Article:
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"It's A Wonderful Life" Isn't Just a Movie - It's a Prophecy
We've become a world of slumlord Pottersvilles
“This town is no place for any man unless he’s willing to crawl to Potter… get out of here.”
There are two traditions in my family that you need to know about:
We watch Frank Capra’s legendary 1946 classic It’s A Wonderful Life every Christmas without fail.
Whenever a new family buys a new house in our neighborhood, we head over with sourdough and sea-salt and a bottle of Bordeaux and re-enact the scene where Mary and George Bailey christen Giuseppe Martini’s new house:
“Bread, that this house may never know hunger. Salt, that life may always have flavor. And wine, that joy and prosperity may reign forever.”
People love it.
Sadly, homeownership will soon be as out of reach for the middle class as it already is for the working poor.
Because we’re not heading toward an idyllic Bailey Park.
We’re driving full-speed into Pottersville.
It’s A Wonderful Life
For those who haven’t seen the movie — no judgment, but what are you doing with your life?!—it’s a story about an angel who, according to IMDB, is “sent from heaven to help a desperately frustrated businessman by showing him what life would have been like if he had never existed.”
But the B-story is a prophecy about the times in which we live.
George Bailey (played by the great Jimmy Stewart) runs the Bailey Bros Buildings and Loan Association, a company that contributes to the community by building affordable homes for owner-occupiers.
Henry F. Potter hates George’s guts. Rather than contribute to the town of Bedford Falls, Potter’s full-time job is extraction — he owns the bank, the bus lines, the department stores, and plays slumlord to a tenement called Potter’s Field.
While Potter dreams of bankrupting the Baileys so he can create a housing monopoly to milk the middle class, George Bailey dreams of building “airfields, skyscrapers a hundred stories high, bridges a mile long.”
But George Bailey’s day-to-day goal is singular:
To help every working family own their own home.
Monopolists and their sycophants will tell you that homeownership doesn’t really matter, but they’re all wrong — if you don’t own your house debt-free, someone else does and you are at their money-grubbing mercy.
When you’re an owner, you have pride of ownership.
When you’re an owner, you have locational stability.
When you’re an owner, you have skin in the game.
When you’re an owner, you aren’t enriching a passive leech.
When you’re an owner, you can start growing real roots in a community.
When you’re an owner, you’re more protected against the corporate-captured government robbing your wealth via inflation.
When George Bailey is granted his wish and gets to see what life would’ve been like had he never been born, he’s shocked by the results:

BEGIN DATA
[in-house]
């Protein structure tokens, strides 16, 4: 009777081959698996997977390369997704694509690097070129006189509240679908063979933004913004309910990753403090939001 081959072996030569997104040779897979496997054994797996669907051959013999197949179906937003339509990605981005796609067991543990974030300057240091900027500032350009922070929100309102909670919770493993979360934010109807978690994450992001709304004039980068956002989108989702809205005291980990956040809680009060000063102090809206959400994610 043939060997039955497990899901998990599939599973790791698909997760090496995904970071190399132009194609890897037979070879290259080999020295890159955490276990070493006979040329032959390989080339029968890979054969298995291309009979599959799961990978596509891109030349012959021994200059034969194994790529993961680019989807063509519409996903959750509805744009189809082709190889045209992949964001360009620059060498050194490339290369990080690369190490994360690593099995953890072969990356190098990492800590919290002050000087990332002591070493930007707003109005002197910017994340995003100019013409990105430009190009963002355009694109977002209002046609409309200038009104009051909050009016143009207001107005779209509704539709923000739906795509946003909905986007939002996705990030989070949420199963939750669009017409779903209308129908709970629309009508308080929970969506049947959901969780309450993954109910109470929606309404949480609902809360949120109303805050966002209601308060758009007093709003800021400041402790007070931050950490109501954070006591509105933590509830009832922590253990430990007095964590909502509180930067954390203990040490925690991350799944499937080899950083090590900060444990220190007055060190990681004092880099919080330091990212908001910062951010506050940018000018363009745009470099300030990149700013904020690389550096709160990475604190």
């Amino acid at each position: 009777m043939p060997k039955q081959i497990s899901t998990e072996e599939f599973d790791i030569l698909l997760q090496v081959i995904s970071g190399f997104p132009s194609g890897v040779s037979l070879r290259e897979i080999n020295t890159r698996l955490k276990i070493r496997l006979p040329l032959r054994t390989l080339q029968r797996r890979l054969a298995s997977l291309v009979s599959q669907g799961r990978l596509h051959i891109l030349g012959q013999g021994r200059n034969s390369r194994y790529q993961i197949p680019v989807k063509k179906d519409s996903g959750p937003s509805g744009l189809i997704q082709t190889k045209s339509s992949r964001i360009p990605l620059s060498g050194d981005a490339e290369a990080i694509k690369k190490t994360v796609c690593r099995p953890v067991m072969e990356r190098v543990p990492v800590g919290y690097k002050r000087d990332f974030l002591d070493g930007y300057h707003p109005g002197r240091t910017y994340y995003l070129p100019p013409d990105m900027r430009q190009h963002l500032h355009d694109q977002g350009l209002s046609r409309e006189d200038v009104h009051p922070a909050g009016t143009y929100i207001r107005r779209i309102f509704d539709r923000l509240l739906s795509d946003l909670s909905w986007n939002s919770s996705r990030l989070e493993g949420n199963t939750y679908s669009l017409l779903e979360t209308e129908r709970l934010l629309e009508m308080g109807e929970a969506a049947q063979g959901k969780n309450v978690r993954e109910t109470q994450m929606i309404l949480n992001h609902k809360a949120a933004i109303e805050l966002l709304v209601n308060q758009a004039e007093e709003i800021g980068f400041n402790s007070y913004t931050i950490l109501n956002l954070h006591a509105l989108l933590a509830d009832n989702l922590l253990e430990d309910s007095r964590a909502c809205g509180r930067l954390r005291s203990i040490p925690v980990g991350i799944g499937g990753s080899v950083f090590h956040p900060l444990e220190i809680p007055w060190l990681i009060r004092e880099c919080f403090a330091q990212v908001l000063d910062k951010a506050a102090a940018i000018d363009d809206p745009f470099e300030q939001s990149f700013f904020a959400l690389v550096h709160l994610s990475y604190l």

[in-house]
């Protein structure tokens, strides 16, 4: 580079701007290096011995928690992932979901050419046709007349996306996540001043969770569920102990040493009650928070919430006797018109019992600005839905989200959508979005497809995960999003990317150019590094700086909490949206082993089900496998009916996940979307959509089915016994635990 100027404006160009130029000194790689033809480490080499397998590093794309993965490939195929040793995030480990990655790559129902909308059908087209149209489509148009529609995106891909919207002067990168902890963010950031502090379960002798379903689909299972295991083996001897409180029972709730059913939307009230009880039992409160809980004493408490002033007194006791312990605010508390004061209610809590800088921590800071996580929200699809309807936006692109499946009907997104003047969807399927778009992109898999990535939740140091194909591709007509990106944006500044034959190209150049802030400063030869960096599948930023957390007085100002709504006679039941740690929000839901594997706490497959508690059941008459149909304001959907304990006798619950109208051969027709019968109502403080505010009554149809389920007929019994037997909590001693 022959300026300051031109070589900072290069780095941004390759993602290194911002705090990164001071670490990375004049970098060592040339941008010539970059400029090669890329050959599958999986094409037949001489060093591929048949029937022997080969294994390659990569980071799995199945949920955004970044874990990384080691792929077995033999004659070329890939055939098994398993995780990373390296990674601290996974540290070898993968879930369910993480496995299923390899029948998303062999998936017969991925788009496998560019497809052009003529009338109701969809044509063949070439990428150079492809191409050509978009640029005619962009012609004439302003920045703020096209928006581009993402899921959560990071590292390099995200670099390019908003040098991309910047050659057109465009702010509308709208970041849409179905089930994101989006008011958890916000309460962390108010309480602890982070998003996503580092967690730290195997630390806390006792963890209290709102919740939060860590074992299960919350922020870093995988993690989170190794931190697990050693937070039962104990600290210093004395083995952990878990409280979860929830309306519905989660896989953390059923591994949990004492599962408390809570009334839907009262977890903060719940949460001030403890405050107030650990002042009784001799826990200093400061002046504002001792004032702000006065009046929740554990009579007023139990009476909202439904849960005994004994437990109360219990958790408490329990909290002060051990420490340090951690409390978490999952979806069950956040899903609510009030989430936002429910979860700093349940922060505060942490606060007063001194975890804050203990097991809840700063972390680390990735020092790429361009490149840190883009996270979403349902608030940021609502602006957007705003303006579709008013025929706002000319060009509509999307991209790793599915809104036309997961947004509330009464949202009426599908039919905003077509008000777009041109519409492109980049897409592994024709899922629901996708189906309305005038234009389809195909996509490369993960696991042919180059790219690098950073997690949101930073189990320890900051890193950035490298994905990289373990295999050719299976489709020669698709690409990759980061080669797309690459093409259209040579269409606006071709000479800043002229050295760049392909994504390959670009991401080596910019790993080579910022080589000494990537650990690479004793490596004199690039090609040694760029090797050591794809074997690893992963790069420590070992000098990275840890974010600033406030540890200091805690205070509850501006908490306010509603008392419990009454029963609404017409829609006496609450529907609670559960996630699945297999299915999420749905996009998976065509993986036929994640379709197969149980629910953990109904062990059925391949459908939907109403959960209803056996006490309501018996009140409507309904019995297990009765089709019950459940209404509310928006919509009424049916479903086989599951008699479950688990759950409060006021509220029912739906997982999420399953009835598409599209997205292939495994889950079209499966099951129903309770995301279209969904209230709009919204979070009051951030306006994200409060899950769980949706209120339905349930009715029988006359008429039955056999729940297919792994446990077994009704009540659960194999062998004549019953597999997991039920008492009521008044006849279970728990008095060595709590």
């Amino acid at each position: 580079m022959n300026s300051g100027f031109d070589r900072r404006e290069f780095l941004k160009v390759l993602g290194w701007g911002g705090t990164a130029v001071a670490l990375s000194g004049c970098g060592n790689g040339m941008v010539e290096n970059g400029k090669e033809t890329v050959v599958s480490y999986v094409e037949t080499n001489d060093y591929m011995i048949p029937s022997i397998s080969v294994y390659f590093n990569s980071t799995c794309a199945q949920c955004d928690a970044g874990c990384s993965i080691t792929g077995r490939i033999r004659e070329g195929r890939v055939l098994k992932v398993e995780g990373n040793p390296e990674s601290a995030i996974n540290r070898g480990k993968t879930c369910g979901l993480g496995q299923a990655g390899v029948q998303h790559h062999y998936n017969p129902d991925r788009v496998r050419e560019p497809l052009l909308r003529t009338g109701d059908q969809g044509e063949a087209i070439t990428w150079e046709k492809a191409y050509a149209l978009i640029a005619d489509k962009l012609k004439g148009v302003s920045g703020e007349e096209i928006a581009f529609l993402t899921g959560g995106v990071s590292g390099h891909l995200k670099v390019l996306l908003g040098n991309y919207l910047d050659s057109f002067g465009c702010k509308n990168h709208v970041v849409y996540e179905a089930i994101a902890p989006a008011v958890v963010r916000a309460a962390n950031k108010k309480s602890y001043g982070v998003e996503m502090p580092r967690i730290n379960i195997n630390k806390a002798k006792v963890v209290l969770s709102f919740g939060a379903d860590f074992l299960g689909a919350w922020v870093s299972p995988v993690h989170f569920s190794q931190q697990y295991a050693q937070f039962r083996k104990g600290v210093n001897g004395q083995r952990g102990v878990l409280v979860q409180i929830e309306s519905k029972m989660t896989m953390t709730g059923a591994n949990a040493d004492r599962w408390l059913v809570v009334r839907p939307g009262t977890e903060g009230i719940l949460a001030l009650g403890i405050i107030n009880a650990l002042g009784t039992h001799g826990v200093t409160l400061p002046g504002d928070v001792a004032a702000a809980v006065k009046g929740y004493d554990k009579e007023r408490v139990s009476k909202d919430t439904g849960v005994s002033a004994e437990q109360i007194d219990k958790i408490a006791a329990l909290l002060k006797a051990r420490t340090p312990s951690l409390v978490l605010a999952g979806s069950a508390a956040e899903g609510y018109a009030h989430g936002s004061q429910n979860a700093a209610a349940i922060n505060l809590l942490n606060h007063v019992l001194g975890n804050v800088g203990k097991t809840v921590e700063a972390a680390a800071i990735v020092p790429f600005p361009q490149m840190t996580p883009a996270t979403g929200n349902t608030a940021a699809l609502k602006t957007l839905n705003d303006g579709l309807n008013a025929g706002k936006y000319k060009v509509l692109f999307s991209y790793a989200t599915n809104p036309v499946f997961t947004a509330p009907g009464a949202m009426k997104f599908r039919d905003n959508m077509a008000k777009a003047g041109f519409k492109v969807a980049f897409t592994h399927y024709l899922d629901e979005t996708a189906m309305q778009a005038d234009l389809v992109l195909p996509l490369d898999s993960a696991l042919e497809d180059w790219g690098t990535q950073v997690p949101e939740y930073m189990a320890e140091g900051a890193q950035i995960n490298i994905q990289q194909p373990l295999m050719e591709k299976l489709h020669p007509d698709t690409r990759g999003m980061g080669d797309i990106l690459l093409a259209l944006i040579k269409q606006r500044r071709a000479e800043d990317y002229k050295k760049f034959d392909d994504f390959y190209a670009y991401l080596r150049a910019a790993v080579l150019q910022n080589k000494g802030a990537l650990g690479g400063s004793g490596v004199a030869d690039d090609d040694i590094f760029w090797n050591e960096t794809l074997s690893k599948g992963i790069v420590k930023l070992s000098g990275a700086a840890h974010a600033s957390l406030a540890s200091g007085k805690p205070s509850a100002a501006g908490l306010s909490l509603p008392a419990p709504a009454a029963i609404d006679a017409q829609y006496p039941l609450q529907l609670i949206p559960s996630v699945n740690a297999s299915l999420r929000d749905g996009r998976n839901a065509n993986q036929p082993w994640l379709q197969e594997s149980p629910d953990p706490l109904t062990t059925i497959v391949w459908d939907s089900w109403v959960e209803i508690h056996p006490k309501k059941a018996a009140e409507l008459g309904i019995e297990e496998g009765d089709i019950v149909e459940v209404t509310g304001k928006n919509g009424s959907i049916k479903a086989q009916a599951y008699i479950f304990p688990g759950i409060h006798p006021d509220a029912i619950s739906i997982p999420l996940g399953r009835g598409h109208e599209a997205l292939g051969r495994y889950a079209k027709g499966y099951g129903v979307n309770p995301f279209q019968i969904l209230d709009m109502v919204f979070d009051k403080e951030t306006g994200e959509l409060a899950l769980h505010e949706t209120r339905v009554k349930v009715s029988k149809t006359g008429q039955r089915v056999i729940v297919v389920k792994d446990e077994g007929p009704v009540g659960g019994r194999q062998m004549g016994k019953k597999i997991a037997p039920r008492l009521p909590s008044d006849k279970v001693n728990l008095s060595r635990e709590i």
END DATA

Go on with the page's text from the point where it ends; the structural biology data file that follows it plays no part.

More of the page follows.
Because there was no one to fight for market competition and justice and equality and opportunity and ownership for the working poor and middle class, the town is renamed Pottersville and descends into a $#itsburg hellhole.
Pottersville is packed with bars, strip clubs, casinos, and pawn shops. It’s full of cops and traffic and lights and noise and strangers. It’s filled with colder, harder people, with more violence, gambling, mental illness, debt, and rampant consumerism.
All the wealth to all the workers
George Bailey understood what you and I already know:
That workers create 100% of the wealth in our economy thanks to a.) their work and b.) their spending.
Accordingly, they deserve the lion's share of society’s spoils.
As George Bailey put it:
“Just remember this, Mr. Potter: That this rabble you’re talking about, they do most of the working and paying and living and dying in this community. Well, is it too much to have them work and pay and live and die in a couple of decent rooms and a bath?”
Apparently, affordable homeownership is far too much to ask in our times, as Potter-like Boomers and institutional investors devour the residential real estate market in order to enslave the generations to follow.
Sadly, instead of living in a contribution economy, we now live in an extraction economy, where the wealthiest in society are those who contribute the least — bankers, land-lorders, insurance brokers, corporate insiders, middle-man monopolists like Airbnb and Amazon and Uber, crypto speculators, Millennial grifters on Robinhood, and the elite shareholders who wield their capital advantage to siphon wealth away from the real builders of civilization.
It turns out that It’s A Wonderful Life was a prophecy of what happens when you let rent-seekers take over the global economy.
Call to action
The Christian church’s greatest service to the world will always be the proclamation of the Good News— and just as Jesus healed the sick and fed the hungry, the way in which we share the gospel matters greatly. Our faith isn’t a head-faith, it’s a heart-and-body belief that’s paired with action.
The church needs to get serious about housing, like pastor William Lamar's Metropolitan African Methodist Episcopal Church in D.C. We’re missing a huge opportunity to spread the gospel, serve millions of people in need, and create sustainable economic structures to fund future ministries.
We desperately need more George and Mary Baileys — people of goodwill who serve instead of siphon, who are pro-human instead of market-driven, who knit together the fabric of society instead of tearing it apart.
We need more people to build Bailey businesses — companies that give instead of take, that contribute instead of extract, that cement communal stability instead of undermining its foundations.
This means rejecting the powerful temptation to play any role that profits from the extraction economy.
Because easy money is hard on the poor.
It’s also hard on the soul.